Quaker Family History Society                   for family historians with Quaker ancestors from the British Isles

Quaker Records

The following is an introduction to the types of available . Choose a record type and click the link


Removals and Settlement:

On moving from one Monthly Meeting to another it was customary for Friends to take a certificate to the Monthly Meeting in the area to which they are moving . Although certificates had been in existence since the late 1650s it was not until the mid eighteenth century that the recording of these certificates became more commonplace. The conduct of the removing Friend was investigated by the issuing Monthly Meeting. If they were a ‘minister’ or an elder that was noted, as were a man’s wife and any children under 16 years of age. Certificates were not to be issued to :

  • insolvents,
  • those in receipt of poor relief within the last three months or
  • anyone who had been dissolved.The certificate was signed by three Friends and the clerk. On receipt an acknowledgement was to be sent to the issuing Monthly Meeting and several Friends were appointed to visit them. Records of certificates issued and received are mostly recorded in the Monthly Meeting minute books. In many cases certificates were kept on file and not minuted. Certificates would be issued following reinstatement if the individual had moved since disownment.

Disownment and reinstatemet

Disownable offences included:

  • habitually absenting oneself from meeting for worship
  • drinking to excess
  • commercial dishonesty, including bankruptcy
  • having an illegitimate child or child conceived out of wedlock
  • paying tithes
  • being concerned in war (i.e. having armed vessels, joining the army or hiring a substitute for the Militia)
  • marriage before a priest, or being present at such a marriage. Usually the Preparative Meeting reported the matter to the Monthly Meeting. The procedure, which was usually protracted, was to interview the ‘offender’, seek repentance and if not forthcoming, disown the individual. Continued attendance at meetings for worship was still possible and those who continued to attend were usually reinstated after a decent period.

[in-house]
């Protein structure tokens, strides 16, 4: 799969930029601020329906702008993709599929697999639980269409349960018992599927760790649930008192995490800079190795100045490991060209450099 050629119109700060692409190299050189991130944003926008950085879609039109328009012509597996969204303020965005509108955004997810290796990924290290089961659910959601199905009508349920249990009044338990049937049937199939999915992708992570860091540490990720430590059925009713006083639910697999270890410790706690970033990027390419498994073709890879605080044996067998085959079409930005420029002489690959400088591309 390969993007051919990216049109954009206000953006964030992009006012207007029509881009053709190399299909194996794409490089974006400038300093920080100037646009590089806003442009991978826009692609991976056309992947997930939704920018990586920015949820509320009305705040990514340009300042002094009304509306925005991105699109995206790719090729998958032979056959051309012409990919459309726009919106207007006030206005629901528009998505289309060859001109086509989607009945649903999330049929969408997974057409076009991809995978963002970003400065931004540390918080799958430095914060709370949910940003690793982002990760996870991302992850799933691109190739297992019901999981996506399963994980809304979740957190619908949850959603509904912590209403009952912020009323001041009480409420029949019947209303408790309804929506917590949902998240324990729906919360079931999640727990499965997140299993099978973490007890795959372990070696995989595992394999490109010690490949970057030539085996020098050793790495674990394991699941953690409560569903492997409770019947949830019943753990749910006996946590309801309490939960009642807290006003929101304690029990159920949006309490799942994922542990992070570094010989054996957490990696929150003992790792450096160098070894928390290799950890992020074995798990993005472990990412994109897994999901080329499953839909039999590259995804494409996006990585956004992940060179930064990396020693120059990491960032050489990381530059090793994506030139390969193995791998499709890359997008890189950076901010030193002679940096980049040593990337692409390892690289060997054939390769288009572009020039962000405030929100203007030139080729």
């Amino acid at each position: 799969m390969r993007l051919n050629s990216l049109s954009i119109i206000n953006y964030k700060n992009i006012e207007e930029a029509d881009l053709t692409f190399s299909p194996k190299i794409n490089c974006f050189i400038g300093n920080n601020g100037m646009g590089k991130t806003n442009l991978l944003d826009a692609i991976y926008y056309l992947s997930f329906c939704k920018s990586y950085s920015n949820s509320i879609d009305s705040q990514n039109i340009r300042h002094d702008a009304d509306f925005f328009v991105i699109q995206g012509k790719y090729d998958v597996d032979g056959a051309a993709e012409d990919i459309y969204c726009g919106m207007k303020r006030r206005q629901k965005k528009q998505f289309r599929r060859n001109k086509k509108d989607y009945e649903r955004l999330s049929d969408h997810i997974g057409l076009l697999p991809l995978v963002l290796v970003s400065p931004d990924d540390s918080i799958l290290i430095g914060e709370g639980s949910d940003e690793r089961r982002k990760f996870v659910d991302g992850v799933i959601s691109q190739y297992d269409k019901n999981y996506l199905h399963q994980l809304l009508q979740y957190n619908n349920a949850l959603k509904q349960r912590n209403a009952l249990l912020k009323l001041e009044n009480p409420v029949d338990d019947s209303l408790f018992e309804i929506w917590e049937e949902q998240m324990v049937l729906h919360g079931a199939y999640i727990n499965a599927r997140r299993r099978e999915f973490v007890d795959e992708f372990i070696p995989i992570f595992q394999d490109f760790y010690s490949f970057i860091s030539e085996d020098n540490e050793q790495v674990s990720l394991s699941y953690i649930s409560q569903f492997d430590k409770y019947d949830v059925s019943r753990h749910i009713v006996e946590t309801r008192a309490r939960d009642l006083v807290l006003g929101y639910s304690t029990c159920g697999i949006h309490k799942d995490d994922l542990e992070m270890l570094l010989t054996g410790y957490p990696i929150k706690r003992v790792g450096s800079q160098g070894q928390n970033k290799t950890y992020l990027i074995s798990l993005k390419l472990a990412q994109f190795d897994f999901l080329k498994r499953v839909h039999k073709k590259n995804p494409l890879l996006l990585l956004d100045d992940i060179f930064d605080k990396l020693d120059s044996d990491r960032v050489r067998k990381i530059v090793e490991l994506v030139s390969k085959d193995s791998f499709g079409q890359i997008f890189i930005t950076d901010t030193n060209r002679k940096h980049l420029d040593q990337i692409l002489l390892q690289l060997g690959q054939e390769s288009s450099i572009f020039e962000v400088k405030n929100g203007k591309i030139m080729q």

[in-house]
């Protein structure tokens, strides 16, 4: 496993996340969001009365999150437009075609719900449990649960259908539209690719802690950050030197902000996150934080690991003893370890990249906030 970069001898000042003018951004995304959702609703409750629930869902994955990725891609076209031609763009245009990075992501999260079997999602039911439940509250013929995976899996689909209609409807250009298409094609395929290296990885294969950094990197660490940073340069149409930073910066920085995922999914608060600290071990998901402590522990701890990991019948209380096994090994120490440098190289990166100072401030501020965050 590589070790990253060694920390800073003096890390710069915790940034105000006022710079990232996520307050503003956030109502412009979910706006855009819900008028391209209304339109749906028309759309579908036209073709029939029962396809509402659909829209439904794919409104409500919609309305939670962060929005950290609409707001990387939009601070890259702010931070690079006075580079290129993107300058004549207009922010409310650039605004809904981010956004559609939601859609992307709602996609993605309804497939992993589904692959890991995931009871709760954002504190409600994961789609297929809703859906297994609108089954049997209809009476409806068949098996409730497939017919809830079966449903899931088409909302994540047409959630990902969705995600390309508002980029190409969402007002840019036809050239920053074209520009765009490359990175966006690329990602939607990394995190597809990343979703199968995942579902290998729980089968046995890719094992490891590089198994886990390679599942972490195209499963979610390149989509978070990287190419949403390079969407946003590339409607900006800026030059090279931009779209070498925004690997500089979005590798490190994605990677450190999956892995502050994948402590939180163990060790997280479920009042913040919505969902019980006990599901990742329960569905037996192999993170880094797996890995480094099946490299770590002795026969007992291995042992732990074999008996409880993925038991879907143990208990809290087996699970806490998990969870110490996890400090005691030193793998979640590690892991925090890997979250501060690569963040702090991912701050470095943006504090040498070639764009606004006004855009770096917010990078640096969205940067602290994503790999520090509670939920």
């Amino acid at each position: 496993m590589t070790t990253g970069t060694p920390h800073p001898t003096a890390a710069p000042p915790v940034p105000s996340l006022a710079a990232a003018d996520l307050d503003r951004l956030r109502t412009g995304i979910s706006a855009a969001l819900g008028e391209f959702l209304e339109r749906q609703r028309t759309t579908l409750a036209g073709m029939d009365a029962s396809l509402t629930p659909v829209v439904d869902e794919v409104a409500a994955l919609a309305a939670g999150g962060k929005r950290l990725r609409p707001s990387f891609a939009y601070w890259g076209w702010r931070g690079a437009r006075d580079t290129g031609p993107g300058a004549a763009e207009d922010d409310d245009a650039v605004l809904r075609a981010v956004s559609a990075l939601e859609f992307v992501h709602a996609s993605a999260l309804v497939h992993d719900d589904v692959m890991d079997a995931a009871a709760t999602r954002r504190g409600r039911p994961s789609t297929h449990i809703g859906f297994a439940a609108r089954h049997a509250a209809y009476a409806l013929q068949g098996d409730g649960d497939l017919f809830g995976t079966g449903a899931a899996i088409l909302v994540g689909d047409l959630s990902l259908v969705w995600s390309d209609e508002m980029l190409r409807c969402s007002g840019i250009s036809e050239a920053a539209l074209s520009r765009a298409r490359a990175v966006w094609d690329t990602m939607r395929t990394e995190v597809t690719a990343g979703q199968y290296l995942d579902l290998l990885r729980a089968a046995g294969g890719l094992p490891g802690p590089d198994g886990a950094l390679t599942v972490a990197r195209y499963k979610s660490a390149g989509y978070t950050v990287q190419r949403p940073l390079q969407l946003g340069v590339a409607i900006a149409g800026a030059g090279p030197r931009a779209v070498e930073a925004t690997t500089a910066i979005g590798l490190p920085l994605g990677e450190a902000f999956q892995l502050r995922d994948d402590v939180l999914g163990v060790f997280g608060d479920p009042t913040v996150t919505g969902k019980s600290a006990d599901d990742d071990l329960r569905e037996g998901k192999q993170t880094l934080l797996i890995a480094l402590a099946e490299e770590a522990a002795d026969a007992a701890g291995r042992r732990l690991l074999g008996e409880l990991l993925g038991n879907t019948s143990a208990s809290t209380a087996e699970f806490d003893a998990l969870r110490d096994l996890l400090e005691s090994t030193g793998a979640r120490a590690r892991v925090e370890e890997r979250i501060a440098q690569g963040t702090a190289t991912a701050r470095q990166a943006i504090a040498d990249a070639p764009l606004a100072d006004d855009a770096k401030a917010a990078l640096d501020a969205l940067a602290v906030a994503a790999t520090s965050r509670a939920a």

Reinstatement was to be undertaken by the Monthly Meeting responsible for disownment. If the individual had moved to a new area enquiries would need to be made of the new Monthly Meeting. In such cases a certificate of removal may be issued following reinstatement, the date of this certificate would not reflect the actual date of removal.


Sufferings and Tithes

Quakers refusal to pay tithes led to them being subject to fines, distraint and imprisonment. They were anxious to record these hardships and persecutions. Locally these were copied into books of sufferings, which were kept by Monthly Meetings or Quarterly Meetings. These would be forwarded to London Yearly Meeting and recorded in the “great book of sufferings”. Friends House Library have a partial index up to 1791. The Meeting of Sufferings operated from London through a series of county correspondents .Friends House Library have a ‘working index’ to 1857.

Primary Sources:


Minute Books

Each Quaker Meeting produced large volumes of writings in the form of minutes, decisions and queries. It should be remembered that these records are not infallible. Some books may no longer exist and of course the amount of detail they contain is reliant upon the clerk.

The Minute books of the Monthly Meetings will be the most helpful, these will contain details of:

  • those appointed to attend the Quarterly Meeting
  • disownment procedure
  • marriage procedure
  • recording of sufferings
  • testimonies

An early example can be found thanks to Buckingham Record Socity Upperside Monthly Meeting 1669-1690 at http://www.bucksrecsoc.org.uk/BRS-VOLUMES/brs-vol-01.pdf


Membership Lists

Official lists of members are in general use from 1837, with the introduction of printed record books. Many Meetings started keeping regular lists after 1812. If extant they will be found with the Meeting records.



The Society of Friends has never supported a paid ministry, this has enabled it to form many small local Meetings. Vocal ministry may be given by any one of the worshipers present. However it was recognised that some were more moved to do so and these men and women became known as ‘publick’ Friends. Since the 18th century such individuals have recognised by the Monthly Meeting as ‘acknowledged’ or ‘recorded’ ministers. Following the Yearly Meeting of 1924 this practice was stopped.

A Friend wishing to travel ‘in the ministry’ was required to seek a certificate of liberation from their own Monthly Meeting. If they wished to travel abroad the Quarterly Meeting and Yearly Meeting or Second Day Meeting. Such certificates should be recorded in the relevant Minute books.

Primary Sources: 

  • local Monthly & Quarterly Meeting Minute Books